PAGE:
“Murder,” They Voted; Vincent Has Top Album

And the winner is — again — “Murder on Music Row.” Larry Cordle and Larry Shell’s lyrical diatribe against watered-down country music copped the song-of-the-year prize Sunday (Feb. 4) at the 27th annual awards show held by the Society for the Preservation of Bluegrass Music of America (SPBGMA) at Nashville’s Sheraton Music City Hotel.

Last year, “Murder” won a similar honor from the International Bluegrass Music Association, and George Strait and Alan Jackson’s recording of the song snagged the Country Music Association’s Vocal Event of the Year trophy. Fittingly enough, Cordle and Shell were also voted SPBGMA’s Songwriters of the Year.

Other major victors were Rhonda Vincent, Little Roy Lewis and IIIrd Tyme Out. Vincent took the Album of the Year (for Back Home Again) and Contemporary Female Vocalist of the Year awards. Lewis was crowned Entertainer of the Year. IIIrd Tyme Out was cited as best Bluegrass Vocal Group and best Contemporary Gospel Group.

Vincent told the crowd that Martha White Foods is looking into sponsoring her upcoming tour. A name as familiar in bluegrass circles as Gibson and Martin, Martha White earned international fame during its years of support for Lester Flatt & Earl Scruggs, who performed the Martha White theme song at their 1963 concert in Carnegie Hall. The company has also been a sponsor for Jim & Jesse and Alison Krauss.

SPBGMA inducted Grand Ole Opry star Wilma Lee Cooper into its Preservation Hall of Greats and paid a special tribute to Josh Graves, former Dobro player for Flatt & Scruggs’ band, the Foggy Mountain Boys.

Songwriter and musician Carl Jackson hosted the show, which ran for nearly five hours. Performing on it were David Parmley & Continental Divide, the James King Band, IIIrd Tyme Out, Rarely Herd, Larry Cordle & Lonesome Standard Time, the Lewis Family and Rhonda Vincent & The Rage.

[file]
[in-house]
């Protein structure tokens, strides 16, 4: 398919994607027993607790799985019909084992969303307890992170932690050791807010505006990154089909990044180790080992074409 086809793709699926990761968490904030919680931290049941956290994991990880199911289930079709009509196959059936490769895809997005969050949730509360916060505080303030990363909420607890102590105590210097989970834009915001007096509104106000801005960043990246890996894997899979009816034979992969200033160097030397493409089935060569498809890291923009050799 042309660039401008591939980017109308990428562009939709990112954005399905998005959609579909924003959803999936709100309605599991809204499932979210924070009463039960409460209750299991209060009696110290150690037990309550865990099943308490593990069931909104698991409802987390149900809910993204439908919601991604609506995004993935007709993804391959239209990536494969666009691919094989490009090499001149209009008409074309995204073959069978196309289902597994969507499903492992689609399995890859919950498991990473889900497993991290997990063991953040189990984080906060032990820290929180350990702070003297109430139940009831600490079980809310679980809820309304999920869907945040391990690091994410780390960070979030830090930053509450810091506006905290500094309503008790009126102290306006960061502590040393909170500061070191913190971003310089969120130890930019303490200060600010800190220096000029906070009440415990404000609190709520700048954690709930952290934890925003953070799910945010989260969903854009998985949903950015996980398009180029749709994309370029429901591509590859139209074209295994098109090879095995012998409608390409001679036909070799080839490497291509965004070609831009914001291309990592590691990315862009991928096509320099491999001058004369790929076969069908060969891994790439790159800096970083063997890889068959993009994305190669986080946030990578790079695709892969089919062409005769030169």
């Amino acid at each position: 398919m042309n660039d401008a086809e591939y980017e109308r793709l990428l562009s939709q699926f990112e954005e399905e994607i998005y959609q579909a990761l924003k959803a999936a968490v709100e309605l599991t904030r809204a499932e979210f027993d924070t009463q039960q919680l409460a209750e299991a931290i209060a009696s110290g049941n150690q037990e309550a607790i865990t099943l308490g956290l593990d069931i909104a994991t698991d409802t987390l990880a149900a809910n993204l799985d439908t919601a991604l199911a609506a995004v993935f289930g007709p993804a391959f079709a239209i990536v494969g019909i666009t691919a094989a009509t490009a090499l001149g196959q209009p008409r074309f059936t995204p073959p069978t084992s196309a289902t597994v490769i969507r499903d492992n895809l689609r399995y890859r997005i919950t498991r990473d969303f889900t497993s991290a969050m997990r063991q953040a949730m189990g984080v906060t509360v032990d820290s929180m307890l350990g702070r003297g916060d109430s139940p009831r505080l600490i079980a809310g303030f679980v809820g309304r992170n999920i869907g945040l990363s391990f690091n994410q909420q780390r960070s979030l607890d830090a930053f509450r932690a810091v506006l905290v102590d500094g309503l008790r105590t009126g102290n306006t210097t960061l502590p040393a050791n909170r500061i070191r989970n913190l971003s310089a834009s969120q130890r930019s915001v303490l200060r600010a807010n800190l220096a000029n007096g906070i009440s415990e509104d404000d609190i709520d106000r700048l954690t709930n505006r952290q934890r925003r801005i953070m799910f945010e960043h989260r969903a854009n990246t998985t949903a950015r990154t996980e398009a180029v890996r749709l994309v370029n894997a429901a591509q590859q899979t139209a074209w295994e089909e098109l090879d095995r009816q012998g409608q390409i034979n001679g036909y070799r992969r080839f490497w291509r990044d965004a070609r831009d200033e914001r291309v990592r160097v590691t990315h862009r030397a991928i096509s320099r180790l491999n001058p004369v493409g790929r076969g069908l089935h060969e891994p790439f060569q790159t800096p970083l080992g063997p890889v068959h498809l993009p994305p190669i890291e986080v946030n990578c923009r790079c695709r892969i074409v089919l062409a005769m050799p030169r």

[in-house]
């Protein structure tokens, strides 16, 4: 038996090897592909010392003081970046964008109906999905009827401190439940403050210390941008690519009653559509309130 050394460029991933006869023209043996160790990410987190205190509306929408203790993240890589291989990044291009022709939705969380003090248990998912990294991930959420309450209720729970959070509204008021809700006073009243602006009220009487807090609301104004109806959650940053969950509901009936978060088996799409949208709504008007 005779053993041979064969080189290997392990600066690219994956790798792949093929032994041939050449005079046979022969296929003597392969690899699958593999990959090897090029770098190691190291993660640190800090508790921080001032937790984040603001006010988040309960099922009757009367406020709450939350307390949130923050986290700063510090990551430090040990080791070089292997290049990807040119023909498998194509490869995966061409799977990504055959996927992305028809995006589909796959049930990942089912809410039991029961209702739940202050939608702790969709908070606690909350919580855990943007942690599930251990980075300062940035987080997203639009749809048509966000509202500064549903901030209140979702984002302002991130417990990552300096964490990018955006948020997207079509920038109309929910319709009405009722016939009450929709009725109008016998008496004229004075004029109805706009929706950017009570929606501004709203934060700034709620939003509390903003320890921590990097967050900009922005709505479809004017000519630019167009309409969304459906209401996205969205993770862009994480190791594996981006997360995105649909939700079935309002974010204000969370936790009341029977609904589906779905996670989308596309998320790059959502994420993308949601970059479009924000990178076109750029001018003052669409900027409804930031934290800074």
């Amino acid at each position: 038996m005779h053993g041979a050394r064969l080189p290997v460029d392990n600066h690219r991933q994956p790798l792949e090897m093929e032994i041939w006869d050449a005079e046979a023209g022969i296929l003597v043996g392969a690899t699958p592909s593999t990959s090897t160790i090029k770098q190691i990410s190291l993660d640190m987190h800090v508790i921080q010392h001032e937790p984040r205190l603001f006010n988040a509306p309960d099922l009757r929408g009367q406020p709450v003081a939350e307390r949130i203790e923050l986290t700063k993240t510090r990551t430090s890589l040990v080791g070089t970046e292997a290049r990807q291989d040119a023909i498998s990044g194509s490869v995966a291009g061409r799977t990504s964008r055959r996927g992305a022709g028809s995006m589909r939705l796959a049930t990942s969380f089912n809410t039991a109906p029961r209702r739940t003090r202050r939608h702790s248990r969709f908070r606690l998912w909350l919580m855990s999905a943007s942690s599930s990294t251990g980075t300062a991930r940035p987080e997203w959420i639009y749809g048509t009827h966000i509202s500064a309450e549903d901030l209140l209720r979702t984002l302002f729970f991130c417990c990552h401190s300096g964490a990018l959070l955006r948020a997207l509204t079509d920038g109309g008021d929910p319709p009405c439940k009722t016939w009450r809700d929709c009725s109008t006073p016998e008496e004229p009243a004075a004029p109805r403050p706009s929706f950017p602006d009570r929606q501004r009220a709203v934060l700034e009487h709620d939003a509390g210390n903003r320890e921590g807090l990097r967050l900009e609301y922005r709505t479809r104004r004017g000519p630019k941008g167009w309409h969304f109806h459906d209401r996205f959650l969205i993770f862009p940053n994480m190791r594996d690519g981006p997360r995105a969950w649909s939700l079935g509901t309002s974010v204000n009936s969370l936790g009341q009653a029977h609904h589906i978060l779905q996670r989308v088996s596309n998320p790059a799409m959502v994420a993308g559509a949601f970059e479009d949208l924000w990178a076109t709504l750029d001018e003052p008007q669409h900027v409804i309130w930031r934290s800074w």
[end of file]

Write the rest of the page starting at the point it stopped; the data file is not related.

Although still ailing from heart surgery and a leg amputation, Graves sat on stage to bask in the plaudits and music of Dobro players his work has influenced. He was serenaded with his own composition, “Fireball,” played by an all-star lineup that included his nephew, Tim Graves, Jerry Douglas, Gene Wooten, Phil Leadbetter, Leroy Mack, Randy Kohrs, Rob Ickes, Curtis Burch and Mike Auldridge.

Veteran talent manager Lance LeRoy noted that Graves started out with Flatt & Scruggs as a bass player. “They discovered after about a month,” he said, “that he could play something else.” LeRoy praised Graves’ fortitude and sense of humor, observing, “His spirit has never diminished.” He said Graves called him the day he came home from the hospital following his amputation and that when LeRoy answered the phone, Graves chirped, “Stumpy here.”

Looking up at his rows of musical disciples, Graves grinned and said, “I don’t know who all’s responsible for this. Maybe I should have stuck with the bass.” Turning to his physical condition, he quipped, “They gave me six months to live. But I couldn’t pay the bills. So they gave me six more months.” He showed he’s still in the game by strapping on his Dobro and leading the others in “Flatt Lonesome,” a song he wrote for Lester Flatt.